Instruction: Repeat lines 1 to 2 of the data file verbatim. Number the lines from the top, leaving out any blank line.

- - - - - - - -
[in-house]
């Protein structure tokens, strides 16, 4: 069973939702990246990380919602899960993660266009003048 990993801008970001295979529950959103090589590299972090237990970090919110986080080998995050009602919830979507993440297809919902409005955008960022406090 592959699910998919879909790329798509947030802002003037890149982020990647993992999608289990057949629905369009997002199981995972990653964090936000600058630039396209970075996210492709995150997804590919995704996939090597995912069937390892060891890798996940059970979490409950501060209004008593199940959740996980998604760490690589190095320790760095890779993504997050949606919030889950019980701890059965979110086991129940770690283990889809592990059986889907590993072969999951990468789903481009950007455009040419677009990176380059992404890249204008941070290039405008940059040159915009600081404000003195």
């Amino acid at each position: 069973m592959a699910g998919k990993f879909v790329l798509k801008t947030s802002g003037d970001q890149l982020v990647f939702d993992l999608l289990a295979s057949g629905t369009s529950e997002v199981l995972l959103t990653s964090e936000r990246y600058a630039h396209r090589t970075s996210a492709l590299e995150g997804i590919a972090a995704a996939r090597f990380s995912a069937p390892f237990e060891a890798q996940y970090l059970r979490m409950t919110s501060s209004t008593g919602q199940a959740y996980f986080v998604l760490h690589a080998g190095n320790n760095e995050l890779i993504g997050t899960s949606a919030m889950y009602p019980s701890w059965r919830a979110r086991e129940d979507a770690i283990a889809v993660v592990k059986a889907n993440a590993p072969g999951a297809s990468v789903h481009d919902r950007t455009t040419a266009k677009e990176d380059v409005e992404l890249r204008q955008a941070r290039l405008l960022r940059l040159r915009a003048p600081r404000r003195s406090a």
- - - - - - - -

[in-house]
């Protein structure tokens, strides 16, 4: 069973939702990246990380919602899960993660266009003048 990993801008970001295979529950959103090589590299972090237990970090919110986080080998995050009602919830979507993440297809919902409005955008960022406090 592959699910998919879909790329798509947030802002003037890149982020990647993992999608289990057949629905369009997002199981995972990653964090936000600058630039396209970075996210492709995150997804590919995704996939090597995912069937390892060891890798996940059970979490409950501060209004008593199940959740996980998604760490690589190095320790760095890779993504997050949606919030889950019980701890059965979110086991129940770690283990889809592990059986889907590993072969999951990468789903481009950007455009040419677009990176380059992404890249204008941070290039405008940059040159915009600081404000003195």